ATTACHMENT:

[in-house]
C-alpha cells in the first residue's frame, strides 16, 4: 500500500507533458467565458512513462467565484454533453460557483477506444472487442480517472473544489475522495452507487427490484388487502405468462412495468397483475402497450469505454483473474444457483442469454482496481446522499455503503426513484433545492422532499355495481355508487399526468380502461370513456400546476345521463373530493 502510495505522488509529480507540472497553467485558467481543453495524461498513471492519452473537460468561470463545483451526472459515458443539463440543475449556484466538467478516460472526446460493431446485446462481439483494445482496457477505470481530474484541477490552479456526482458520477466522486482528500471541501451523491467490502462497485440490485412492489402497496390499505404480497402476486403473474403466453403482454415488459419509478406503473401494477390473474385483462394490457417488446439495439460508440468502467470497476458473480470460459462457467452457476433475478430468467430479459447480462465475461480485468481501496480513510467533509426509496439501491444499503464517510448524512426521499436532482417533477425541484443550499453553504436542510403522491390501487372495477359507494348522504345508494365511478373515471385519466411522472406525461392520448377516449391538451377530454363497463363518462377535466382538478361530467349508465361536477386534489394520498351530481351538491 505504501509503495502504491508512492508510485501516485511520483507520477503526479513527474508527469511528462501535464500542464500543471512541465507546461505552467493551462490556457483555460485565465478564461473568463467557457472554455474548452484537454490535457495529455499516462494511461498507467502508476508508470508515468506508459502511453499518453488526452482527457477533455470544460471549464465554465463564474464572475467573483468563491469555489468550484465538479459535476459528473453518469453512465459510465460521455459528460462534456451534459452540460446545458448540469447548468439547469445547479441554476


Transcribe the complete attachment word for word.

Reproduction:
[in-house]
C-alpha cells in the first residue's frame, strides 16, 4: 500500500507533458467565458512513462467565484454533453460557483477506444472487442480517472473544489475522495452507487427490484388487502405468462412495468397483475402497450469505454483473474444457483442469454482496481446522499455503503426513484433545492422532499355495481355508487399526468380502461370513456400546476345521463373530493 502510495505522488509529480507540472497553467485558467481543453495524461498513471492519452473537460468561470463545483451526472459515458443539463440543475449556484466538467478516460472526446460493431446485446462481439483494445482496457477505470481530474484541477490552479456526482458520477466522486482528500471541501451523491467490502462497485440490485412492489402497496390499505404480497402476486403473474403466453403482454415488459419509478406503473401494477390473474385483462394490457417488446439495439460508440468502467470497476458473480470460459462457467452457476433475478430468467430479459447480462465475461480485468481501496480513510467533509426509496439501491444499503464517510448524512426521499436532482417533477425541484443550499453553504436542510403522491390501487372495477359507494348522504345508494365511478373515471385519466411522472406525461392520448377516449391538451377530454363497463363518462377535466382538478361530467349508465361536477386534489394520498351530481351538491 505504501509503495502504491508512492508510485501516485511520483507520477503526479513527474508527469511528462501535464500542464500543471512541465507546461505552467493551462490556457483555460485565465478564461473568463467557457472554455474548452484537454490535457495529455499516462494511461498507467502508476508508470508515468506508459502511453499518453488526452482527457477533455470544460471549464465554465463564474464572475467573483468563491469555489468550484465538479459535476459528473453518469453512465459510465460521455459528460462534456451534459452540460446545458448540469447548468439547469445547479441554476